Want a future in marketing? Learn how to tell a story

“Telling the story” has become a cliche in marketing recently, but once you get past the empty buzzwords and think about what it really means, you realize that it’s the essence of successful communication.

Storytelling isn’t necessarily about imagination or even creativity. It’s about organized thought and purposeful communication. And it feels like more and more people are pretty bad at it these days.

In preliterate times, storytellers were revered for their ability to retain and share encyclopedic amounts of information. Today, we overshare a lot of fragmented and banal information with each other, without a plot or purpose other than “staying connected”.

Although it predates the social media era, this scene (new window) from one of my favourite movies has a perfect rant for the current state of popular communication delivered by Neal (Steve Martin) to Del (John Candy):

Didn’t you notice on the plane when you started talking, I started reading the vomit bag? Didn’t that give you some clue that this guy’s not enjoying it? Everything’s not an anecdote. You have to discriminate. You choose things that are funny or mildly amusing or interesting.

You’re a miracle. Your stories have none of that. They’re not even amusing accidentally.

“Honey, meet Del Griffith. He’s got some amusing anecdotes.Here’s a gun so you can blow your brains out. You’ll thank me for it.”

I could tolerate any insurance seminar. For days, I could listen to them go on and on.
They’d say, “How can you stand it?” And I’d say, “‘Cause I’ve been with Del Griffith. I can take anything.”

You know what they’d say? “I know what you mean. The shower curtain ring guy.”

It’s like going on a date with a Chatty Cathy doll. There should be a string on your chest that I pull out. Except I wouldn’t pull it out, you would. Ah! Ah! Ah! Ah!

By the way, when you’re telling these little stories, here’s a good idea: Have a point.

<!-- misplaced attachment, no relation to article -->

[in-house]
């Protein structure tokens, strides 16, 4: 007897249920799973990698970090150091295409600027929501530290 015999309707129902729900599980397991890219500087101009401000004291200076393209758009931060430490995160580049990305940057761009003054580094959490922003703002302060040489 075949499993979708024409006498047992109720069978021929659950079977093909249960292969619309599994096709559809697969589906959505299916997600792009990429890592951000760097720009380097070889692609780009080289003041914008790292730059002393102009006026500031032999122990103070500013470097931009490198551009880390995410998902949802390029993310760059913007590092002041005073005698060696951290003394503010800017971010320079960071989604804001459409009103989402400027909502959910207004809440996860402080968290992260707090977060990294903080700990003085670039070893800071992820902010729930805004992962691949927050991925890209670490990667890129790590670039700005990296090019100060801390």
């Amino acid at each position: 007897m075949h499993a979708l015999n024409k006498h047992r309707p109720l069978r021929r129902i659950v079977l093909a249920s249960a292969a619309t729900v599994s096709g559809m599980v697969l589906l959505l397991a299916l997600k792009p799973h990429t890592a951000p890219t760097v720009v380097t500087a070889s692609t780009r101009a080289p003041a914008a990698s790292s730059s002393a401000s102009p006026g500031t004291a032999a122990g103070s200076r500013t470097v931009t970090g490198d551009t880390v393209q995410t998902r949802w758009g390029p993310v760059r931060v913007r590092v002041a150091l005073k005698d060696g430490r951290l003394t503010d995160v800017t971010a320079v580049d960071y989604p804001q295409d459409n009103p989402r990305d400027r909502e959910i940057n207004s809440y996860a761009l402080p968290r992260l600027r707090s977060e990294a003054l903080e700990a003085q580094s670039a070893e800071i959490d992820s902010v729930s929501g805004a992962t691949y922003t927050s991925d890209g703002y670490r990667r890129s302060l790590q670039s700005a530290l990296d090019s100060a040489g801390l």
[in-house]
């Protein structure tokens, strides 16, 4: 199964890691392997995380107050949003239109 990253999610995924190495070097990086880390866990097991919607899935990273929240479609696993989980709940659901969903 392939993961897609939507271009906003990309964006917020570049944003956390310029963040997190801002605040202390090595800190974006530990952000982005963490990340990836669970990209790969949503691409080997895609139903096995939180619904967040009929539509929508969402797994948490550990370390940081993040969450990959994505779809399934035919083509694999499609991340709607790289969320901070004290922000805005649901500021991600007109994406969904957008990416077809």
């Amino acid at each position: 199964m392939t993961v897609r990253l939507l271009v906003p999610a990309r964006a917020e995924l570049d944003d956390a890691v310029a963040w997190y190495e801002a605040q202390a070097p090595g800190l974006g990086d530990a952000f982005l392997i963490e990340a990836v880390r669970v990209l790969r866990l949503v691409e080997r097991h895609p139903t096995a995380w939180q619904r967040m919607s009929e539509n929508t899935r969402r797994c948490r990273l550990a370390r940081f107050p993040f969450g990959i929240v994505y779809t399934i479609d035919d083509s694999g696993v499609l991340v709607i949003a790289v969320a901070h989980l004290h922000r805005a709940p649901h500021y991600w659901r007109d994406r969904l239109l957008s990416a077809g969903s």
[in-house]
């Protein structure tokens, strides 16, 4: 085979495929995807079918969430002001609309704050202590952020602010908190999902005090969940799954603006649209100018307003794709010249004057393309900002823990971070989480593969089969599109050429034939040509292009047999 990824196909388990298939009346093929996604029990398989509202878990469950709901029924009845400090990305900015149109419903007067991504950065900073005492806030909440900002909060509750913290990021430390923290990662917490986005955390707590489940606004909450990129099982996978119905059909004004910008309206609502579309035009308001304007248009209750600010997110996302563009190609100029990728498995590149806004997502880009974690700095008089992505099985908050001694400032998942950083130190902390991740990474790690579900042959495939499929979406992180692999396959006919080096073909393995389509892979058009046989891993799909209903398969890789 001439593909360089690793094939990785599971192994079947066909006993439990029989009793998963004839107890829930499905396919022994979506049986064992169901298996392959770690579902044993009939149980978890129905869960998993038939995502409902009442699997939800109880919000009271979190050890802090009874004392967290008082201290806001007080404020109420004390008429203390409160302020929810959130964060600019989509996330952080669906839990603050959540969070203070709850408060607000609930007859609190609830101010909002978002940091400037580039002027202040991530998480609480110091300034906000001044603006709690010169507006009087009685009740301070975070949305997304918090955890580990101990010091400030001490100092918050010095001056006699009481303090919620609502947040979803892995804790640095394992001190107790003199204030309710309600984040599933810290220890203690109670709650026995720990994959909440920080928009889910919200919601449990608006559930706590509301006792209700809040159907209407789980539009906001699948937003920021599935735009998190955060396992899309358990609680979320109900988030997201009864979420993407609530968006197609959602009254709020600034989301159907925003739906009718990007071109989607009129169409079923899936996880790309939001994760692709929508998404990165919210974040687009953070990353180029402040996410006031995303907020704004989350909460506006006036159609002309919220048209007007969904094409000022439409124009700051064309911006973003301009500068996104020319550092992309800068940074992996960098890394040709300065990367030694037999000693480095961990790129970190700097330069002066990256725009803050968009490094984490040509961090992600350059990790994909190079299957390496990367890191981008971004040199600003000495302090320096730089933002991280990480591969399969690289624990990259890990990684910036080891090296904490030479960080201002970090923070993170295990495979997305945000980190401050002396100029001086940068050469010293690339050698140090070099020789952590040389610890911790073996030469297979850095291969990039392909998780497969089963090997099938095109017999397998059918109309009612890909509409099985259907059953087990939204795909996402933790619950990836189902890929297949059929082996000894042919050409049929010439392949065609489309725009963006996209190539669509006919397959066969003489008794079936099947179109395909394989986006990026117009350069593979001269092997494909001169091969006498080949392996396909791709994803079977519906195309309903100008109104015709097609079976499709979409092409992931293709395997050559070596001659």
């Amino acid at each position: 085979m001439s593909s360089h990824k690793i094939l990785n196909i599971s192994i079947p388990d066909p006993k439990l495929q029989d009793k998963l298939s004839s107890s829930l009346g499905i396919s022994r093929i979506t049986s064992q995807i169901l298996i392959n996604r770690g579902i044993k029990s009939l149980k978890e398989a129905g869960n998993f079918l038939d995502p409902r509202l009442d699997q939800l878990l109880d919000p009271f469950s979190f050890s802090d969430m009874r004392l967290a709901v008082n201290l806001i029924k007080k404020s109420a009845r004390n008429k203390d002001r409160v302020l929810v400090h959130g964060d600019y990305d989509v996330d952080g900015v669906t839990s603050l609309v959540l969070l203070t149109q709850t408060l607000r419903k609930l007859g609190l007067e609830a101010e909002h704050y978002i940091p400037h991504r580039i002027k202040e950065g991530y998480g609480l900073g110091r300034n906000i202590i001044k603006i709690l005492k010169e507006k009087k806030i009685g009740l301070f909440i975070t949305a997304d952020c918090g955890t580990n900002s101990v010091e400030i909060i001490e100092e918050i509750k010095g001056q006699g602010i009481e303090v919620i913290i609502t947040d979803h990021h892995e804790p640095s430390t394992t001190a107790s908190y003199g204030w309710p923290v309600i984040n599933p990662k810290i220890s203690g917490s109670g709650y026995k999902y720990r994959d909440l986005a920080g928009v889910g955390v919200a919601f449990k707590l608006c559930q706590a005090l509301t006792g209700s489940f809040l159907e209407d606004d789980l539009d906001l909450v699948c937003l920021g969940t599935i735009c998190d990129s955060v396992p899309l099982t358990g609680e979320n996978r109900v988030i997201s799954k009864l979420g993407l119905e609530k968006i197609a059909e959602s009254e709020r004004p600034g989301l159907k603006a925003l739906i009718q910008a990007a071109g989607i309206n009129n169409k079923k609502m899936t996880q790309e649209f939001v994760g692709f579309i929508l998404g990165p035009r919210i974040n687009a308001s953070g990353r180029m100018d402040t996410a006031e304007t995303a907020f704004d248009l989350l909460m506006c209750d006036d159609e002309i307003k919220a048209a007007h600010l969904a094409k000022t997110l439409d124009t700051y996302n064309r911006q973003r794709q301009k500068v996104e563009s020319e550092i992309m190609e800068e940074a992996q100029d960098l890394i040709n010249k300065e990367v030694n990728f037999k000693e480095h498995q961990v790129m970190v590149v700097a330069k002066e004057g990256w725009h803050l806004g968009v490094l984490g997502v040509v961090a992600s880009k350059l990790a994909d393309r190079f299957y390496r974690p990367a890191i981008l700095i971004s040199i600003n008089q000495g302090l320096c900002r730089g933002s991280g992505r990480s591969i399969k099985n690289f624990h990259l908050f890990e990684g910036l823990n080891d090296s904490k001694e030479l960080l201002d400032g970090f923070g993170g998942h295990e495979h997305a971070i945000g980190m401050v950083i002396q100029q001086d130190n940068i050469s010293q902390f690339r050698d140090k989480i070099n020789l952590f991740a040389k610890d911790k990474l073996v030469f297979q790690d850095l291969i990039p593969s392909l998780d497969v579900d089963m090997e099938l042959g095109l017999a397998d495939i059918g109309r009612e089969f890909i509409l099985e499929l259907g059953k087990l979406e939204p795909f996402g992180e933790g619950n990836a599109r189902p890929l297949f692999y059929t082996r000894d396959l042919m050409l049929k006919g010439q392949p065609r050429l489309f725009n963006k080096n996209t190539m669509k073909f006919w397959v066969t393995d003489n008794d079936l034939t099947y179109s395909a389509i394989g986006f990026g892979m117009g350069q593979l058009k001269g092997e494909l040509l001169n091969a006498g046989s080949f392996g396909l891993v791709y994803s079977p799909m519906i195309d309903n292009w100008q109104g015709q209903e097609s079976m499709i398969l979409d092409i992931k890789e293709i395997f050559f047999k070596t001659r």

It makes it more interesting for the listener!

Funny? Oh, yes. Cruel? You bet! But it’s also a big bucket of wisdom for communicators.

Think about it: When you are communicating with your audiences, do you have a point? Are your ads, your posts, and your content “funny or mildly amusing or interesting”? Or are you indiscriminate?

In the movie, Del’s golden character gradually reveals itself, but that’s only because he and Neal are constantly forced together by fate. Your audience, if they’re lucky, is not in the same situation.

While people will put up with a great deal of useless communication from their friends and family, they will not tolerate it from some brand. For that reason alone, all marketing-oriented communicators have to be superior story-tellers who can earn the attention of strangers.

So how do good storytellers communicate? They start by having a single point to get across. It may be the moral of the story, or a lesson, a punchline or a comparison to provide useful context for the conversation as a whole. But it is always a single idea that serves as a destination for the story.

This destination is the audience takeaway. The sole purpose of the story is to make them pay attention to it and remember it. Getting there may be half the fun, but the trip should be short as well as interesting, with no boring detours. (Hell, even interesting detours — like shock advertising — can be dead ends if they’re on the wrong track.)

It is human nature to wander off into all kinds of tangents and get lost. Good storytellers keep things moving, and keep the scenery along the way interesting, but don’t lose focus.

It reminds me of a time when I was driving through Tuscany, at night, during a rainstorm, and suddenly ran over so many migrating white toads that the car almost went off the…

You see? That was pretentious, gross and uncalled for. (True story, though.) That’s exactly what many communications do when they tell the audience what the marketing people want them to believe about the brand rather than what the audience wants to hear. If you don’t tell a good story, you’ll be the one who gets ditched.

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